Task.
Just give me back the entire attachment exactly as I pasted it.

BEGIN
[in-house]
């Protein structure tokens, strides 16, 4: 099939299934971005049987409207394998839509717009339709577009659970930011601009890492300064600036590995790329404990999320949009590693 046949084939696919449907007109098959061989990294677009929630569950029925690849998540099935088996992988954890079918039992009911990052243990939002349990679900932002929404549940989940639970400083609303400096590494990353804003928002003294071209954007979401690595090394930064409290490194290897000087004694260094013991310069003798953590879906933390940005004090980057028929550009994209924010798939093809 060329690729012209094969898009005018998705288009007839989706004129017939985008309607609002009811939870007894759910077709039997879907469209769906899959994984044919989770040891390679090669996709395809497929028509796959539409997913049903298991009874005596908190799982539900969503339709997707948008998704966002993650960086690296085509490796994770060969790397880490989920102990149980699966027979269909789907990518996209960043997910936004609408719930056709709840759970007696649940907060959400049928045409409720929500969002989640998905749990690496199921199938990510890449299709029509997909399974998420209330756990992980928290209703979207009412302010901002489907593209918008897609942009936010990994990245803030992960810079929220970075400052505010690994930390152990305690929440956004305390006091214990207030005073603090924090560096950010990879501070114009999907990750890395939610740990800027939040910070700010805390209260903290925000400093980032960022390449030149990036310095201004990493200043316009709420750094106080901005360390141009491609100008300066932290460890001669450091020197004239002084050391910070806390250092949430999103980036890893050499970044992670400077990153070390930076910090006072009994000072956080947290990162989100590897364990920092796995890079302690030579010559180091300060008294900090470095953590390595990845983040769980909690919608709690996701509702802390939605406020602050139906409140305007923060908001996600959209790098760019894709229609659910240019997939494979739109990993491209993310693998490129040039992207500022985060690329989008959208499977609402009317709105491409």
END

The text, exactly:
[in-house]
């Protein structure tokens, strides 16, 4: 099939299934971005049987409207394998839509717009339709577009659970930011601009890492300064600036590995790329404990999320949009590693 046949084939696919449907007109098959061989990294677009929630569950029925690849998540099935088996992988954890079918039992009911990052243990939002349990679900932002929404549940989940639970400083609303400096590494990353804003928002003294071209954007979401690595090394930064409290490194290897000087004694260094013991310069003798953590879906933390940005004090980057028929550009994209924010798939093809 060329690729012209094969898009005018998705288009007839989706004129017939985008309607609002009811939870007894759910077709039997879907469209769906899959994984044919989770040891390679090669996709395809497929028509796959539409997913049903298991009874005596908190799982539900969503339709997707948008998704966002993650960086690296085509490796994770060969790397880490989920102990149980699966027979269909789907990518996209960043997910936004609408719930056709709840759970007696649940907060959400049928045409409720929500969002989640998905749990690496199921199938990510890449299709029509997909399974998420209330756990992980928290209703979207009412302010901002489907593209918008897609942009936010990994990245803030992960810079929220970075400052505010690994930390152990305690929440956004305390006091214990207030005073603090924090560096950010990879501070114009999907990750890395939610740990800027939040910070700010805390209260903290925000400093980032960022390449030149990036310095201004990493200043316009709420750094106080901005360390141009491609100008300066932290460890001669450091020197004239002084050391910070806390250092949430999103980036890893050499970044992670400077990153070390930076910090006072009994000072956080947290990162989100590897364990920092796995890079302690030579010559180091300060008294900090470095953590390595990845983040769980909690919608709690996701509702802390939605406020602050139906409140305007923060908001996600959209790098760019894709229609659910240019997939494979739109990993491209993310693998490129040039992207500022985060690329989008959208499977609402009317709105491409």